I realised then that all I’d done all evening was fight fire with fire. And on my fiery child, that strategy never works. Stupid stupid me. But I was sick and tired and on my own and and and and…
 
I sang the baby her bedtime song through choked tears. Braved the stairs. Makayla is on the lounge floor sobbing, heaving. She tells me through breathy gasps that she’s crying (this time) because her brother told her he didn’t like her picture.
 
I look down and there, on a FRESH white piece of paper I can only assume she snuck while I was upstairs, is a picture of me with the words “Makayla and Mum” and a giant heart.
 
I let my knees take me heavily to the floor and she collapses on my lap. I have no words. Even if I’d had a voice to speak them with.

 

It was only then that I was able to reflect on the entire nature of the argument - that she wanted some paper. How stupid, how ridiculous this now all seemed. Paper was the straw that had broken this camel's back and sometimes, when we're in the thick of it, when we're exhausted and running on empty all it takes is something as simple as a piece of paper to do so much damage.

 
We sat there for a while, her and I, not speaking, just holding. When I had started to feel slightly less like the worst mother in the world I asked her if there was any other reason she was so sad, knowing with her that emotional outbreaks usually stem from something else, and she told me that she doesn’t like school. (This, by the way, was a TOTAL shock to me). I asked some more and she confided that it just gets so tiring having to try and get things right all the time.
 
It sure does.
 
She told me that when she’s doing something or learning something new she’s always so worried about getting it wrong that it makes her really tired. She told me that she tries her hardest to do the best she can but she sometimes still doesn’t get it right.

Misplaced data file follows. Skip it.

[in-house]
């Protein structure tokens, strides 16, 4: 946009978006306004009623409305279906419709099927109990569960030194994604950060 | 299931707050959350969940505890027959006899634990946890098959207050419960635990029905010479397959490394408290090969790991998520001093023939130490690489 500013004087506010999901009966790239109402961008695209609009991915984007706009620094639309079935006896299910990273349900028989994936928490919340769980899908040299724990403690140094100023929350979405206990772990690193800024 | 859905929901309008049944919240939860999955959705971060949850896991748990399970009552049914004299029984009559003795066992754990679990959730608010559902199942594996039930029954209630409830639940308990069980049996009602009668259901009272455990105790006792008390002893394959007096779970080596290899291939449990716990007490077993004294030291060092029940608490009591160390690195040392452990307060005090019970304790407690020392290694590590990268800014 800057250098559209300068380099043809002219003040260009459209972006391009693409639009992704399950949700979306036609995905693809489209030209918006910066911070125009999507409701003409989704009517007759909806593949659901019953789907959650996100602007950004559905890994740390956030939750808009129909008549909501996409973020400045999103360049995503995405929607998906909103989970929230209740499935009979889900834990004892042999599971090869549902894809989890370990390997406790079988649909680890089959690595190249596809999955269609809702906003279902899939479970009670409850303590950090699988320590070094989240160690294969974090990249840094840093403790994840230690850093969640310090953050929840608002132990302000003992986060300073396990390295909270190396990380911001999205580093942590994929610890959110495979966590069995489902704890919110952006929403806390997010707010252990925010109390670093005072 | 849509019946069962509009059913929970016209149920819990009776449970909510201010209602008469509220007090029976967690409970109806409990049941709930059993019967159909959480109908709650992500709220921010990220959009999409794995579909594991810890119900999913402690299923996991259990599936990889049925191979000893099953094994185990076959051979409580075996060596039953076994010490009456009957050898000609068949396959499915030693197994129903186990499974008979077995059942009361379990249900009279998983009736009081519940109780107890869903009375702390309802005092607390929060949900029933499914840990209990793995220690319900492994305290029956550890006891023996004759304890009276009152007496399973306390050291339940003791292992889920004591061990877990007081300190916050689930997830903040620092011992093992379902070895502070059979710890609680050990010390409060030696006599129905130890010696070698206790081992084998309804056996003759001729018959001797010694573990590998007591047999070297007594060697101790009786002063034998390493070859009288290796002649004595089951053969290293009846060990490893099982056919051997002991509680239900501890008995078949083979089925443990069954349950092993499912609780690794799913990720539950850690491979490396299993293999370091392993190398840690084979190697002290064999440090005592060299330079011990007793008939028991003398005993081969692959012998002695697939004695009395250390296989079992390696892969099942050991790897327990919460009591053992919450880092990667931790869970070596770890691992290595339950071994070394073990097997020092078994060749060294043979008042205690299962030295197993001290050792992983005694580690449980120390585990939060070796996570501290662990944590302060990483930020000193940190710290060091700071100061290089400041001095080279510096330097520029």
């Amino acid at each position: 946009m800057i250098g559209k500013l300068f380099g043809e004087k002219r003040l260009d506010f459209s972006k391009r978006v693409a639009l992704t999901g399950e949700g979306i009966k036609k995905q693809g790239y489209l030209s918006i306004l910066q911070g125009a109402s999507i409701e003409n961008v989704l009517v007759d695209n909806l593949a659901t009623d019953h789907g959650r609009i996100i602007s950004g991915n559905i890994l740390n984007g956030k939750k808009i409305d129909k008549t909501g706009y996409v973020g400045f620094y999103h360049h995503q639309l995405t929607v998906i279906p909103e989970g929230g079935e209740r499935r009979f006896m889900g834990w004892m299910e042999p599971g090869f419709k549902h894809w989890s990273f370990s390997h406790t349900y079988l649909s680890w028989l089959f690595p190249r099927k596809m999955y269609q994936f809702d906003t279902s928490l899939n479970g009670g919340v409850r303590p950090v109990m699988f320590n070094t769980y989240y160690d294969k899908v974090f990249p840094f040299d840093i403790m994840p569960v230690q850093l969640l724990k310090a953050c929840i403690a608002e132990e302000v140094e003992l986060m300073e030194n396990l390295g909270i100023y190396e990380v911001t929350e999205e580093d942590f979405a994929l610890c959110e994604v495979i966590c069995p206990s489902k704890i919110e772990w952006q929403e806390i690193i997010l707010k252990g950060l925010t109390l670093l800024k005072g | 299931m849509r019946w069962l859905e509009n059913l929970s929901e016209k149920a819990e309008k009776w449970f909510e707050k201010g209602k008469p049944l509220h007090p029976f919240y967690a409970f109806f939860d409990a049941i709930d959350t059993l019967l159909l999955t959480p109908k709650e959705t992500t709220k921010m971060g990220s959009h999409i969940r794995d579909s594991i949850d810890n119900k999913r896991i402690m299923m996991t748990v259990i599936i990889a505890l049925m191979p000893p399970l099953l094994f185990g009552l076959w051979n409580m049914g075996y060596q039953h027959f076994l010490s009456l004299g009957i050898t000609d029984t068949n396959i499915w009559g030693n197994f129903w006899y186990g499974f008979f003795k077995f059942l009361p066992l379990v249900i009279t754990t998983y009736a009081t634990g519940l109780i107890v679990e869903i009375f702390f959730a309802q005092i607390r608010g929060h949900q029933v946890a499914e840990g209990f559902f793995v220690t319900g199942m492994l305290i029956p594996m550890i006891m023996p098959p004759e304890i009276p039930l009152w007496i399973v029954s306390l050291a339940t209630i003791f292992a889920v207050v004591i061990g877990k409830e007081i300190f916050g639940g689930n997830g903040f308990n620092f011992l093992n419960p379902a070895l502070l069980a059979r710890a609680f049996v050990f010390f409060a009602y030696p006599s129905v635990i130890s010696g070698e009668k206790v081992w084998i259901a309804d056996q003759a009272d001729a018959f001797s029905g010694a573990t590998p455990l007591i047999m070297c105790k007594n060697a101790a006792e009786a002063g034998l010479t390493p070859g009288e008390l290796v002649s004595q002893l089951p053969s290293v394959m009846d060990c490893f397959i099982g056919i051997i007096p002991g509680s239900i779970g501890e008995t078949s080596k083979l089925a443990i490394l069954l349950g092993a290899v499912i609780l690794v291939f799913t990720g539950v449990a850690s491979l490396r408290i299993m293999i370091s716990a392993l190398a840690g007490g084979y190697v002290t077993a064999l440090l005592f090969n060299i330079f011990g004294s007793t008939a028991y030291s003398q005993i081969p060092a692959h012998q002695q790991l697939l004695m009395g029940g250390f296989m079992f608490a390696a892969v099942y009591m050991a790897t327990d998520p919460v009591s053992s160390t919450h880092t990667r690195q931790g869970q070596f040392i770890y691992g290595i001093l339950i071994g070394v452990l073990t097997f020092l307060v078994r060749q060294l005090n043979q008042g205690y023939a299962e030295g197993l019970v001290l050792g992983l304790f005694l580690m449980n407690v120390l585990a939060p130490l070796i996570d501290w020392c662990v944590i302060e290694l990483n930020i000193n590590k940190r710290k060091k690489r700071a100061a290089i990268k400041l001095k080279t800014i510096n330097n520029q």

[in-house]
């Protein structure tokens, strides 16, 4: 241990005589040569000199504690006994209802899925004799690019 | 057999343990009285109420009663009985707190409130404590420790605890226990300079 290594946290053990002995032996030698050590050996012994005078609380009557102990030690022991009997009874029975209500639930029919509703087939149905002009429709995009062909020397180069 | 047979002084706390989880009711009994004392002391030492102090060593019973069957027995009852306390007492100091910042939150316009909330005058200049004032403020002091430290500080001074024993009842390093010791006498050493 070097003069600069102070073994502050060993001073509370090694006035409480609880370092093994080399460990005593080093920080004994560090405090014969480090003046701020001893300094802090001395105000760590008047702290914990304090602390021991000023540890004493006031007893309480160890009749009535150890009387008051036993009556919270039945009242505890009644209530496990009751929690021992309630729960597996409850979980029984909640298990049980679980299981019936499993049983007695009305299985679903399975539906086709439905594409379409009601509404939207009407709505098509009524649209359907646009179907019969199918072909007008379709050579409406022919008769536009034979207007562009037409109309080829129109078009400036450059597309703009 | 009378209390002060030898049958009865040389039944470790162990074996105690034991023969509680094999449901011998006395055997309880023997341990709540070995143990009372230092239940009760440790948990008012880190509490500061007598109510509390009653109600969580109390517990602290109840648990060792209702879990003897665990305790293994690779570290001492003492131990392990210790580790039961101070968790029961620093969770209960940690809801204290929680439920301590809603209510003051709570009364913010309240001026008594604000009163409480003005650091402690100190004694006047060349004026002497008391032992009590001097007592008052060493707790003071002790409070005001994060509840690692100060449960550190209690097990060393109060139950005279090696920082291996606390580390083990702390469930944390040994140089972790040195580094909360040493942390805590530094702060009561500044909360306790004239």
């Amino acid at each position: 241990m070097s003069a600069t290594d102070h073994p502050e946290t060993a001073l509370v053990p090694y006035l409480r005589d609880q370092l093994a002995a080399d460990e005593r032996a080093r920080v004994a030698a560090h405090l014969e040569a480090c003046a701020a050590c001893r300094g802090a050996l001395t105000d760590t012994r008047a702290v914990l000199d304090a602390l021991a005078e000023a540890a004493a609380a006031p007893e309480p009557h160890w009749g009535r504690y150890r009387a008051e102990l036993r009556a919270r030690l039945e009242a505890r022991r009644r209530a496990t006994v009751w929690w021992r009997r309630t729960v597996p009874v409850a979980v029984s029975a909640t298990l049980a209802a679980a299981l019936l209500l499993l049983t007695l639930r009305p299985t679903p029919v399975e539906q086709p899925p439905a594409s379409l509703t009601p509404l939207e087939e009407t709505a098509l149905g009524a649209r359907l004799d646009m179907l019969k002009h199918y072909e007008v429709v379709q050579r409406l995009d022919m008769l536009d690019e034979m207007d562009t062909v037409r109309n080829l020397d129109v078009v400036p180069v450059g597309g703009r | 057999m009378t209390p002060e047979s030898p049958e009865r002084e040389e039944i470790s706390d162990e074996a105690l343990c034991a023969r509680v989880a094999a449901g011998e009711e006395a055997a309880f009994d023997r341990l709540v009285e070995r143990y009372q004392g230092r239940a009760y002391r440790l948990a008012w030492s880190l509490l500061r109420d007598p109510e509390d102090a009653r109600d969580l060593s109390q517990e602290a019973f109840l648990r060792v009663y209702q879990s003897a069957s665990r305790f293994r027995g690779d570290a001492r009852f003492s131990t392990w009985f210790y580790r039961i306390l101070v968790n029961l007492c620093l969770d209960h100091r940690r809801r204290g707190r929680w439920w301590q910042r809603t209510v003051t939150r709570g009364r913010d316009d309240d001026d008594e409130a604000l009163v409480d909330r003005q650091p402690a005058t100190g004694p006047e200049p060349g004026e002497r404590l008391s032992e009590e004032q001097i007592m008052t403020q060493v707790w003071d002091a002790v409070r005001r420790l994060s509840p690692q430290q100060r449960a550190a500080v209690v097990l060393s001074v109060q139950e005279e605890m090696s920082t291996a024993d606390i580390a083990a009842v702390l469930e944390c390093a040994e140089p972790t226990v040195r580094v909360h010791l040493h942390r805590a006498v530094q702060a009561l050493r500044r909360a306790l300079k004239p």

With a shaky voice I told her, I told both of us really, that it’s actually okay to get it wrong. That we’re all still learning things, all of us, all the time. That even adults get things wrong. That I certainly do. I told her that the most we can do is try our hardest and eventually (maybe) we’ll get it right. I told her I’m still trying.
 
She smiled at me then. And laughed a little at the thought of me getting something wrong. In that moment I realised that in her eyes, in our children’s eyes, we are somehow faultless. What a poignant lesson to learn. What an important message, which I wanted to share with you all – we, as mums, won’t always get it right. There may be times we feel like we NEVER get it right, but we keep going, we keep trying, we keep doing, we keep loving. In these moments our mantle is tested as mothers and when it turns out we’re only human after all, our little ones remind us that to them, we are the world.
 
The kids are all now (thankfully) in bed and I’m still lamenting the wine.